Stephen King classifies scares in three categories: Terror, Horror, and Gross-Out.
“The 3 types of terror: The Gross-out: the sight of a severed head tumbling down a flight of stairs, it’s when the lights go out and something green and slimy splatters against your arm. The Horror: the unnatural, spiders the size of bears, the dead waking up and walking around, it’s when the lights go out and something with claws grabs you by the arm. And the last and worse one: Terror, when you come home and notice everything you own had been taken away and replaced by an exact substitute. It’s when the lights go out and you feel something behind you, you hear it, you feel its breath against your ear, but when you turn around, there’s nothing there…”
Far be it from me to argue with the master of horror. However, I want to subdivide these three categories a little further.
The reason I started thinking about this was because I watched Apartment 1 Br, and even though it’s a good movie, I really didn’t enjoy it. I ended up watching Howl’s Moving Castle to calm down.
But Eve, you like being scared! That’s your whole thing! *insert montage of me riding rollercoasters alone because my friends have reached their limit, watching horror movies in the dark, and generally spooking myself silly*
Thinking about this seemingly contradictory idea: that I can love being scared sometimes and not others, led me to the idea that “fear” is a catch-all term that can be defined even further. So…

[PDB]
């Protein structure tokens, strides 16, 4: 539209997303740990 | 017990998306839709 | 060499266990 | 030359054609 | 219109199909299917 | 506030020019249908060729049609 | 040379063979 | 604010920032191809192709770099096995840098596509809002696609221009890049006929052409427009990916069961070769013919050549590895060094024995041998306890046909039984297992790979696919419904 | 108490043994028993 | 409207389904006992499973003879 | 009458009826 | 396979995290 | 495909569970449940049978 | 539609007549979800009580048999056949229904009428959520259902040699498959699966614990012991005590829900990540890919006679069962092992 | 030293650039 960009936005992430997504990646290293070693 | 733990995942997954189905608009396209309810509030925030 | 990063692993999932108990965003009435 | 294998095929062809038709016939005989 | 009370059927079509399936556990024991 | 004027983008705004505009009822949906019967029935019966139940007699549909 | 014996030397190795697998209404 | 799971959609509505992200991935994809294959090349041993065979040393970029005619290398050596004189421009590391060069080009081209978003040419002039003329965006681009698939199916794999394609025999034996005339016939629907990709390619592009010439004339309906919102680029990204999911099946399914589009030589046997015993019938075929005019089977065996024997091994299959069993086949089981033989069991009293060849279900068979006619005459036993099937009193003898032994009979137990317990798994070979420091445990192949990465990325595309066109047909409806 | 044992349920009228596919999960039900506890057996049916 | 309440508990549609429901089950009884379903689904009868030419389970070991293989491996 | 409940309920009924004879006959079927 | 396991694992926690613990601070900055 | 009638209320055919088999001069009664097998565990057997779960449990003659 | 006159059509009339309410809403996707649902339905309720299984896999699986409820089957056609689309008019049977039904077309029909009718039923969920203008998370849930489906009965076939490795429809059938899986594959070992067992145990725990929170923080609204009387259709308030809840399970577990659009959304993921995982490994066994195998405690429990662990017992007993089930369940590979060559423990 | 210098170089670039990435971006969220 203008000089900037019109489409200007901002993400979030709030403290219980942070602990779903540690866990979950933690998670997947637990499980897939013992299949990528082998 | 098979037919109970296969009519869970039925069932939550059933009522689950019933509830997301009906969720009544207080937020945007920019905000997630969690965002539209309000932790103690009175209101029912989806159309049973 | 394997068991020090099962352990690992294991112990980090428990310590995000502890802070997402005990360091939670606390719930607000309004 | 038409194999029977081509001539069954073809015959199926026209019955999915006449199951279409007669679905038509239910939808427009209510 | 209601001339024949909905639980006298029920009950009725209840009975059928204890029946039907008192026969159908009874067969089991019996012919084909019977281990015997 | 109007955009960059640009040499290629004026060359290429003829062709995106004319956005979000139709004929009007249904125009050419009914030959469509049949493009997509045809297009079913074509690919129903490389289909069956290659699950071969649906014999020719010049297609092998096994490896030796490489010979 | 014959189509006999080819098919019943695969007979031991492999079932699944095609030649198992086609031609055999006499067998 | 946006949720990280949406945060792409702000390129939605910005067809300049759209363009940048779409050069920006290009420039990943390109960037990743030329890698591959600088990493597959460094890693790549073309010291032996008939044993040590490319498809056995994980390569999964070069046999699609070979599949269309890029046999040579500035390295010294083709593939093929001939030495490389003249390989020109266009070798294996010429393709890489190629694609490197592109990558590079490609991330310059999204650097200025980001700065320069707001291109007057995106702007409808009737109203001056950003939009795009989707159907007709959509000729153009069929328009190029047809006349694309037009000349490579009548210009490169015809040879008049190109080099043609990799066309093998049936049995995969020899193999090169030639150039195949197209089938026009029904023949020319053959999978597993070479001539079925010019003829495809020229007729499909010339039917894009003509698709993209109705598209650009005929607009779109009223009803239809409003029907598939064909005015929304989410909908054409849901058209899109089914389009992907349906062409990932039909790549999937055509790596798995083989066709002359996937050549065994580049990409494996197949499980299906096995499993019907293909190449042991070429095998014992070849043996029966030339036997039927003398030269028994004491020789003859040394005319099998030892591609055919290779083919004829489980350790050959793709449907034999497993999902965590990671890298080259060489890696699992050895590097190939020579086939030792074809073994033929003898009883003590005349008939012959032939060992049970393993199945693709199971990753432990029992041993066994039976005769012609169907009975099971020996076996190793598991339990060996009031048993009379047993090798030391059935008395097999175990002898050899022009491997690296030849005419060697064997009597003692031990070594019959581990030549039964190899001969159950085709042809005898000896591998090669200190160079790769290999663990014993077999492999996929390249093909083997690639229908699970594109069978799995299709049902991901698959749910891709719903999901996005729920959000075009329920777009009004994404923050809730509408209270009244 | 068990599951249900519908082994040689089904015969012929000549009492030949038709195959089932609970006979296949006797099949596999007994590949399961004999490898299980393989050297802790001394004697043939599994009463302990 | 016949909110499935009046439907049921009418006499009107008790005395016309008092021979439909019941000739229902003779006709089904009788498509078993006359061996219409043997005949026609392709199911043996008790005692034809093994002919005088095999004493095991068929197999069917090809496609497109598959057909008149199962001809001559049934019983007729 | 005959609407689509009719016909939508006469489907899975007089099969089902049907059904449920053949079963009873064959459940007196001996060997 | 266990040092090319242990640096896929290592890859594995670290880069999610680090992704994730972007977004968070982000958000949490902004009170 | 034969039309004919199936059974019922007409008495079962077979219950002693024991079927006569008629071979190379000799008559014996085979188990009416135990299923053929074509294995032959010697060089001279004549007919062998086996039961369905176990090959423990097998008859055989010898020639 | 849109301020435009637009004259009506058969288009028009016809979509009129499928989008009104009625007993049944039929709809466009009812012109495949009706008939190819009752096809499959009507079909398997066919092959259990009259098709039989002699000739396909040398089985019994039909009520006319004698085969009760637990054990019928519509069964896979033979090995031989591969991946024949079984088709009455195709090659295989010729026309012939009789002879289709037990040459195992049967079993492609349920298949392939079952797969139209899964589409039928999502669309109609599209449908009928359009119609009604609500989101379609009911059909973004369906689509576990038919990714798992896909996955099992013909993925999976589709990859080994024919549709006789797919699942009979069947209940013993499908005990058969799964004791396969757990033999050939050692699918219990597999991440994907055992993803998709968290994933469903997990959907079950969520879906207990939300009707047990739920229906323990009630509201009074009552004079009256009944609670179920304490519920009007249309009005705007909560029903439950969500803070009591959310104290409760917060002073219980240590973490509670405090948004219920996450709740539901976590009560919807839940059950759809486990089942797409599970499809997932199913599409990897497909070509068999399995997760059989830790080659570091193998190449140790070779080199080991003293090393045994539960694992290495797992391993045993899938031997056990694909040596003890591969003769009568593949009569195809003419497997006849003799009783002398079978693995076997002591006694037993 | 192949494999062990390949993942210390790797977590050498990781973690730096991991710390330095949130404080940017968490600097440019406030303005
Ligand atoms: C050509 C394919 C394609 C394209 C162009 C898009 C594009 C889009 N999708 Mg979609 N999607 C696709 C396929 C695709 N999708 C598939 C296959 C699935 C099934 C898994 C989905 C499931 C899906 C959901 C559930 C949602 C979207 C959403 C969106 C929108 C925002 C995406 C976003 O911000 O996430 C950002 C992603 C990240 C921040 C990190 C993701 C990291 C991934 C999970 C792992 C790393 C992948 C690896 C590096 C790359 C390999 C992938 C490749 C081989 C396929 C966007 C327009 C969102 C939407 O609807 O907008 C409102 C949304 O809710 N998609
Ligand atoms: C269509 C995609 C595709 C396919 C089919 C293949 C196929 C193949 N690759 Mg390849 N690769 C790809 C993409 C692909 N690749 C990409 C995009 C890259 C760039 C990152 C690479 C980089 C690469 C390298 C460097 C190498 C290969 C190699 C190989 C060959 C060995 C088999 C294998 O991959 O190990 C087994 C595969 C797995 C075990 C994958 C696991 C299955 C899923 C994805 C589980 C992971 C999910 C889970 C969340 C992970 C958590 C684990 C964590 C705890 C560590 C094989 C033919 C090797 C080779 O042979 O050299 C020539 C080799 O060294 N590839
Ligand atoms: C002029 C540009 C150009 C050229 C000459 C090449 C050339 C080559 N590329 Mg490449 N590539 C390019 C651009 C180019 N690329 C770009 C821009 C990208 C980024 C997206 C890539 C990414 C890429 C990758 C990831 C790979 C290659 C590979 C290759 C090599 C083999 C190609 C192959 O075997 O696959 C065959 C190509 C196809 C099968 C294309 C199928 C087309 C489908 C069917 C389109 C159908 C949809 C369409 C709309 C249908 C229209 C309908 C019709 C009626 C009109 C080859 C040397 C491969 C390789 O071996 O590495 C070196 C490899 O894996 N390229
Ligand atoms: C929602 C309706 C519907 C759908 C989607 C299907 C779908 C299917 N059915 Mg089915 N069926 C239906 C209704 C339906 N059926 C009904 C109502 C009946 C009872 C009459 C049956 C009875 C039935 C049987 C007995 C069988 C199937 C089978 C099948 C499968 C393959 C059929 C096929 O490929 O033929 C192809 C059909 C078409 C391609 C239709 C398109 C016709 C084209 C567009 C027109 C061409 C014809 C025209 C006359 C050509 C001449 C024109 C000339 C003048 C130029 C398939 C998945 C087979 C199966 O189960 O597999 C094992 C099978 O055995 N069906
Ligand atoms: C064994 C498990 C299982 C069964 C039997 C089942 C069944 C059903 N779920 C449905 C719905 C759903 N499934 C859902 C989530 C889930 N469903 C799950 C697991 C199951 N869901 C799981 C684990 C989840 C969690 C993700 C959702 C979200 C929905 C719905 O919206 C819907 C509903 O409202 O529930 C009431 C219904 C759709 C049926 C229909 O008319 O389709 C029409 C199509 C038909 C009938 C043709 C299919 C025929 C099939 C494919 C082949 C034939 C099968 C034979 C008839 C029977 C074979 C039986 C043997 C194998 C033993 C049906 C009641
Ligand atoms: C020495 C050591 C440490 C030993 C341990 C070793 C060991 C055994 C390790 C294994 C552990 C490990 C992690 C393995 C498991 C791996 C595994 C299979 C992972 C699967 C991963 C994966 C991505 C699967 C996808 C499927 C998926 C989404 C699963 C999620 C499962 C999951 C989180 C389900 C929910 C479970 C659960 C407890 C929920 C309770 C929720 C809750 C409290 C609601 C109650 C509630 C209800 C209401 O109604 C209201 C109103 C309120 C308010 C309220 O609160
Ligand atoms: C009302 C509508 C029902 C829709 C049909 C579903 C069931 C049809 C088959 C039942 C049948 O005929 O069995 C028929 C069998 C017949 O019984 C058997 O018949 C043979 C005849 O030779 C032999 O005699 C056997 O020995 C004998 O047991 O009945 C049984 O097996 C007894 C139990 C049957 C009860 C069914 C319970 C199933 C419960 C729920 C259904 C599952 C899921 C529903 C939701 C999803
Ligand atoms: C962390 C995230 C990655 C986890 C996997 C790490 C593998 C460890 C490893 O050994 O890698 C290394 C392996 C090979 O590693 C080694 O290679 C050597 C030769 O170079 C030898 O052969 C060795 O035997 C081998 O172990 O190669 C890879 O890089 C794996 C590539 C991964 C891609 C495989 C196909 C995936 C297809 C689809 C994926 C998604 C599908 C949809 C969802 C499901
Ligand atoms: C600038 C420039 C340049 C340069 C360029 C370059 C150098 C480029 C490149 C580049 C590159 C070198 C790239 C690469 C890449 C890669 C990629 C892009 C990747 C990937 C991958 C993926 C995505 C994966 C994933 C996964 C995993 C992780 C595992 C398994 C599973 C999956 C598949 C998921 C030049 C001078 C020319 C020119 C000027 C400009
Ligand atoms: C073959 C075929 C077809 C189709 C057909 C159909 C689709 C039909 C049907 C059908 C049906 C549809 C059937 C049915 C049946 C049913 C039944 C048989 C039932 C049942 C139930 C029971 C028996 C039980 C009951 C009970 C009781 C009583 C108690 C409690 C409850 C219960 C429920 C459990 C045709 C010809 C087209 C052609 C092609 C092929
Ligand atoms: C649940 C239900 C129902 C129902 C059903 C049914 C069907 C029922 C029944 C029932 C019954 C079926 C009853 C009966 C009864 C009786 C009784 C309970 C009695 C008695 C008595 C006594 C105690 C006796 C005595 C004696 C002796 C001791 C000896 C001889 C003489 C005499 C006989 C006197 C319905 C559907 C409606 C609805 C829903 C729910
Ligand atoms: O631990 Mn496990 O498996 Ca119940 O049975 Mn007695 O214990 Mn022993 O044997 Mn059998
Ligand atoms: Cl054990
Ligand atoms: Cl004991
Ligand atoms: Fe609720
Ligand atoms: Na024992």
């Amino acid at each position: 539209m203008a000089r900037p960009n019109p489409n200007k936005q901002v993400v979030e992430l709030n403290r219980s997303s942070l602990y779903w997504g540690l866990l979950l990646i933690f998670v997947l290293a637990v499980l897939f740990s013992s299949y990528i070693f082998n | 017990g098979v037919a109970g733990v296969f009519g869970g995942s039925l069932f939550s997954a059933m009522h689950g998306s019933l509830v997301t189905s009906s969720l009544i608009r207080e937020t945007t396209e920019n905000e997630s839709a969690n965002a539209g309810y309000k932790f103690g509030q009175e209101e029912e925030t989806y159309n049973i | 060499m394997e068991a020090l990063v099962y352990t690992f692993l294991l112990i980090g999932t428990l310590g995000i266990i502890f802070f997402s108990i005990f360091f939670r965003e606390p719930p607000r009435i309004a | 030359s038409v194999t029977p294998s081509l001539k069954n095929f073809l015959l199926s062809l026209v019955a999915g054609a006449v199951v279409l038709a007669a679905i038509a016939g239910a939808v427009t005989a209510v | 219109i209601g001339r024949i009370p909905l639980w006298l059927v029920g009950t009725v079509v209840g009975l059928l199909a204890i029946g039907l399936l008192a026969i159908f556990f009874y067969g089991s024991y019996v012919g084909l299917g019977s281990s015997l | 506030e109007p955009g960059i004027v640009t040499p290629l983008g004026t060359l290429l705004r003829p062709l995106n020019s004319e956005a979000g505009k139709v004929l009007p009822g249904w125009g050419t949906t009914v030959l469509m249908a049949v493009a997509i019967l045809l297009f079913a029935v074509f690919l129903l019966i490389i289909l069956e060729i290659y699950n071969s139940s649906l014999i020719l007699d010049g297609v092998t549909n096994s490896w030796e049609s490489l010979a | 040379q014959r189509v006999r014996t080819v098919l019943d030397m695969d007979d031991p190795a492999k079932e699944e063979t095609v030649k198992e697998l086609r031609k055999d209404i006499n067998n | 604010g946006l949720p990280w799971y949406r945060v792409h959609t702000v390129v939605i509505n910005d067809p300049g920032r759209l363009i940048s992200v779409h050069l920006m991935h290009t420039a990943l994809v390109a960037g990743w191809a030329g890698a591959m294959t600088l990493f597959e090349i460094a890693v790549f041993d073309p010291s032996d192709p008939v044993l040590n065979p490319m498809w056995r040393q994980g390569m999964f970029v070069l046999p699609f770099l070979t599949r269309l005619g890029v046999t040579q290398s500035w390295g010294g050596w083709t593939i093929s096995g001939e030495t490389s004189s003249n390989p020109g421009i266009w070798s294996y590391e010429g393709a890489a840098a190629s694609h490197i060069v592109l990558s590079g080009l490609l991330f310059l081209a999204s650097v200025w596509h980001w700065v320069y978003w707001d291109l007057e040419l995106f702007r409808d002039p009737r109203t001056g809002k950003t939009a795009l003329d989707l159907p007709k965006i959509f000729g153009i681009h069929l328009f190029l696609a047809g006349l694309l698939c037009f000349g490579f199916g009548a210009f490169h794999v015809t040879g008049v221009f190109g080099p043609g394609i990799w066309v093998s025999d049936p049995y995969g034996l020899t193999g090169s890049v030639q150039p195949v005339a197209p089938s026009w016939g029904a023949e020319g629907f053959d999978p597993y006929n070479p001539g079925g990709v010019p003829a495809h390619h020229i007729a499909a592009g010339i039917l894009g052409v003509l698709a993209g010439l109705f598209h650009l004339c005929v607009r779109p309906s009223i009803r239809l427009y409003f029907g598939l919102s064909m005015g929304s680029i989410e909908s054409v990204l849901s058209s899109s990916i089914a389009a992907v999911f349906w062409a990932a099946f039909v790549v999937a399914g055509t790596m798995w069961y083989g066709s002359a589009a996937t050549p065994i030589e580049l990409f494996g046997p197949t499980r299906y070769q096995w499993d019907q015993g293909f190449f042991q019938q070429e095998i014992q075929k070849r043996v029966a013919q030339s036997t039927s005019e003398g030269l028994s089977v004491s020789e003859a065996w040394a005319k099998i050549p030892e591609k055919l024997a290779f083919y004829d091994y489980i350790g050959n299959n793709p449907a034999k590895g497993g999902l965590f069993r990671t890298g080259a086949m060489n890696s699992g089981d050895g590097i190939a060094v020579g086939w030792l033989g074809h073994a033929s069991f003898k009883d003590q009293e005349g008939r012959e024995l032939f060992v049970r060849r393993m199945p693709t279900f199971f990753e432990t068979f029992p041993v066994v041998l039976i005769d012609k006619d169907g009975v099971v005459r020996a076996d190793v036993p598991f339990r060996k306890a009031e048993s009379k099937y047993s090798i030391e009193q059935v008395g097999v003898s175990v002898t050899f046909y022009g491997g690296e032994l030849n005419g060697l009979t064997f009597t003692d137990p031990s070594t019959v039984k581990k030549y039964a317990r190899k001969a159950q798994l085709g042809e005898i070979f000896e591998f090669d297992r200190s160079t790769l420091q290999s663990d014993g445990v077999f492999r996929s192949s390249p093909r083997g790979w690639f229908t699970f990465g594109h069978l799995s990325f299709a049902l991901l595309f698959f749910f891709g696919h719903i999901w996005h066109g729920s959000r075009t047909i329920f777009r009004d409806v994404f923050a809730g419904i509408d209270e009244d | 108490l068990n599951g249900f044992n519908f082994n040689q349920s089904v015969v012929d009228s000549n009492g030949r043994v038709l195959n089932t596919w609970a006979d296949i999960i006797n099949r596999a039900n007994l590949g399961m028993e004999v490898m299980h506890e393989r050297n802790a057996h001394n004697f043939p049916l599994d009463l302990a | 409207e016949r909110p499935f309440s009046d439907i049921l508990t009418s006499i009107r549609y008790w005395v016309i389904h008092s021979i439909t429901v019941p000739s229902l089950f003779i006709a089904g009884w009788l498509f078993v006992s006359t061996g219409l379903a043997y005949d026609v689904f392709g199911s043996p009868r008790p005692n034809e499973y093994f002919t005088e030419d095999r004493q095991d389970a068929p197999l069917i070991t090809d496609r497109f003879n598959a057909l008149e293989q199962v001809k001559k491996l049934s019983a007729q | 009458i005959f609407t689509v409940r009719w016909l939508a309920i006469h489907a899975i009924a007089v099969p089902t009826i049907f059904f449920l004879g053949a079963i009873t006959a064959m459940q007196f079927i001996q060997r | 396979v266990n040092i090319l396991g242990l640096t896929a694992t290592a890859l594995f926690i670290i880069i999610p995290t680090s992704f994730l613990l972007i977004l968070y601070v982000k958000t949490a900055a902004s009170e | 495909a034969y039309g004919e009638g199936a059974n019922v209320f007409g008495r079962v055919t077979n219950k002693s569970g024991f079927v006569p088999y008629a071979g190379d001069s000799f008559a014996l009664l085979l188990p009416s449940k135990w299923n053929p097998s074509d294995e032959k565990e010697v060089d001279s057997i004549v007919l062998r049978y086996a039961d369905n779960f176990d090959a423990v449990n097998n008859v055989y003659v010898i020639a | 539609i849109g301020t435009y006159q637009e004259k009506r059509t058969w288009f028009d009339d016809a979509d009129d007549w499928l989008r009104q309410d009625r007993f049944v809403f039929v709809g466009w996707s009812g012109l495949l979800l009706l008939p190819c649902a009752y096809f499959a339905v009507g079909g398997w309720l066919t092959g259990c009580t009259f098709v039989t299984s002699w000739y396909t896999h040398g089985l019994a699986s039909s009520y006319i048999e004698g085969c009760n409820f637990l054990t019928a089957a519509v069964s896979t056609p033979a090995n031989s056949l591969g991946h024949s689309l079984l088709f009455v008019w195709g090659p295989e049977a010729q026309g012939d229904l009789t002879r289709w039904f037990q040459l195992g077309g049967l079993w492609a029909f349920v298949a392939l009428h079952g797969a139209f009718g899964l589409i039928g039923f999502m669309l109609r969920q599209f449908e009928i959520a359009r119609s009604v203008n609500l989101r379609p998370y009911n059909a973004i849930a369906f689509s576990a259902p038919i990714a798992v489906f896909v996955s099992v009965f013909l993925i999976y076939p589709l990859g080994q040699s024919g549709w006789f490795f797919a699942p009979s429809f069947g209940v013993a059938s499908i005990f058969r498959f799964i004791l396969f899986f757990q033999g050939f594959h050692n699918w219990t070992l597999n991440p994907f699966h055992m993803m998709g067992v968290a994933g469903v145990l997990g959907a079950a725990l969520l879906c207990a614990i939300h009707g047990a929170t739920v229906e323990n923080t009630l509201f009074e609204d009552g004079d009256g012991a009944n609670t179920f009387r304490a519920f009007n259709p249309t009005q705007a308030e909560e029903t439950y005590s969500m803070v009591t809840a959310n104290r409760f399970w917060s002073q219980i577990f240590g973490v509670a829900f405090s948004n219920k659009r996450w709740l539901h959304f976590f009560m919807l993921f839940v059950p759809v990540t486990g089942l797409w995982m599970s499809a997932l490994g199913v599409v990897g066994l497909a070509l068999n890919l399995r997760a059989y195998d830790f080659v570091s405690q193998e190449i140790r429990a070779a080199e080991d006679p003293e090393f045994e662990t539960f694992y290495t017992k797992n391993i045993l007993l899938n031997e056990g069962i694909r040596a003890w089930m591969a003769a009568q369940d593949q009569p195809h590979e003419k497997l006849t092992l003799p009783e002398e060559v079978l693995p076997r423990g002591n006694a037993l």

Types of Terror
“The universe and the laws thereof are absolutely not what I thought they were.” This is the heart of cosmic horror, and of course I’ve got to nod to Lovecraft for solidifying this genre.
There’s a great line from Stephen King’s IT that explains it pretty well, I think. It’s from Stanley Uris’ POV, and it explains why he’s completely unable to cope with the monster that is It.
“It’s offense you maybe can’t live with because it opens up a crack inside your thinking, and if you look down into it you see there are evil things down there, and they have little yellow eyes that don’t blink, and there’s a stink down there in that dark and after a while you think maybe there’s a whole other universe where a square moon rises in the sky, and the stars laugh in cold voices, and some of the triangles have four sides, and some have five, and some have five raised to the fifth power of sides. In this universe there might grow roses which sing. Everything leads to everything, he would have told them if he could. Go to your church and listen to your stories about Jesus walking on the water, but if I saw a guy doing that I’d scream and scream and scream. Because it wouldn’t look like a miracle to me. It would look like an offense.”
What’s interesting is that this feeling of tininess in a world you don’t understand manifests much differently in other genres. In sci-fi, it can be a moment of awe and hope, while in religious tradition it can be sacred, proof of forces larger than us.
Paul Tremblay posits (and pushes back against) the idea that horror is a fundamentally conservative genre. New, unknown things that break the rules of the world as we know it are scary and bad. Cosmic horror, anyway, reinforces his theory.
Too Close For Comfort